3. Basilica Cistern
This Cistern has been the source of water for Istanbul for many centuries. It was constructed in the sixth century, ordered by the Roman Emperor Justinian I. Places like these talk volumes about how advanced the ancient civilization was and how Roman technology is still relevant in the 21st century. The underground site is quite close to the famous Blue Mosque and was built in the area of a basilica. A basilica is a public building that was used as courts and served various public functions. This place is also known as the Sunken Palace and can hold 2.8 million cubic feet of water. Fans of James Bond movies will be able to recognize this place as back in 1963, parts of the movie ‘From Russia with Love’ was shot in this location.
4. Chora Church
This place may be a little off route for tourists, but the beautiful Byzantine art of this church leave an everlasting impression. The décor and the architecture of the church will be truly worth your time. You can see the stories of Jesus and Mary depicted through magnificent fresco paintings and mosaics in the church. Initially, it was known as the Church of the Holy Savior in Chora. This church is considered to be one of the most beautiful works of the Byzantine era that is still surviving today. Back in its early years, during the times of Constantine, it was a monastery. Later, it became a mosque. In 1948, the Chora church was converted into a museum.
5. Suleymaniye Mosque
The Suleymaniye Mosque is famous for its beauty and peace. It instills a sense of spirituality among those who have visited. Sultan Suleyman ordered the construction of this mosque on top of the Third Hill of Istanbul back in 1550. The mosque is a perfect example of how Islamic architecture and Byzantine architecture together can produce a work of art. The mosque had gone through some tough times, especially during the first World War when a fire broke out in the surrounding gardens. During that time, this place was being used as a weapons depot. At the four corners of the mosque are four minarets, signifying the fact that it was built but a sultan. During the Ottoman empire, this mosque had the highest dome.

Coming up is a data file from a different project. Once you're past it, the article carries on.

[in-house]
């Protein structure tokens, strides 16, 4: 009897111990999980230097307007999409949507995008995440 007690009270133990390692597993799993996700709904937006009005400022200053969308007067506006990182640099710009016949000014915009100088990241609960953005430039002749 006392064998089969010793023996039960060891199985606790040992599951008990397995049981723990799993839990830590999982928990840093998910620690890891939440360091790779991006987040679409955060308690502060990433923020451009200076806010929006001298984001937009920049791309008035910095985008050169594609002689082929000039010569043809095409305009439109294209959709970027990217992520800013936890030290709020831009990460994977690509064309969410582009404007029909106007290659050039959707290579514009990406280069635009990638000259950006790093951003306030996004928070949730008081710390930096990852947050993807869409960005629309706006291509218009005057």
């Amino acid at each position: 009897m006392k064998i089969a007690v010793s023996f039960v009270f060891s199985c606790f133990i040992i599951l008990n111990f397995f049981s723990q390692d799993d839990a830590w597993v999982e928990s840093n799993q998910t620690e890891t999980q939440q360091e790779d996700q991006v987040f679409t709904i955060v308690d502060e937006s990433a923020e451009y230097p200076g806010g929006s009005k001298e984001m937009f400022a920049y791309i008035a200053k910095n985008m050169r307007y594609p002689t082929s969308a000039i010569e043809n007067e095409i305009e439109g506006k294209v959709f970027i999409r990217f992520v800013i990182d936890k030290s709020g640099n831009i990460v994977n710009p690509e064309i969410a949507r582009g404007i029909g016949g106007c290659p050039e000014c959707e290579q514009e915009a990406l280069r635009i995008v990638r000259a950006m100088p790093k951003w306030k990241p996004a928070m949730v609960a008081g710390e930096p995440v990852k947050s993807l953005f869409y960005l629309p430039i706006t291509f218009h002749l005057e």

6. Grand Bazaar
Shoppers should definitely not miss going to the Grand Bazaar. As the name implies, this bazaar or market is truly grand, with over five thousand shops and a quarter million visitors every day, making it one of the largest indoor marketplaces in the world. This bazaar has a rich selection of antiques, hand-painted ceramics, carpets, traditional jewelry, spices and more. This bazaar has been operating since 1461 and has presently expanded to accommodate two mosques, two steam baths, four fountains, and the Cevahir Bedesten. Cevahir Bedesten is one of the oldest parts of this market that has for sale some of the most precious gems, antique furniture, and weapons from the ancient times.
7. Dolmabahce Palace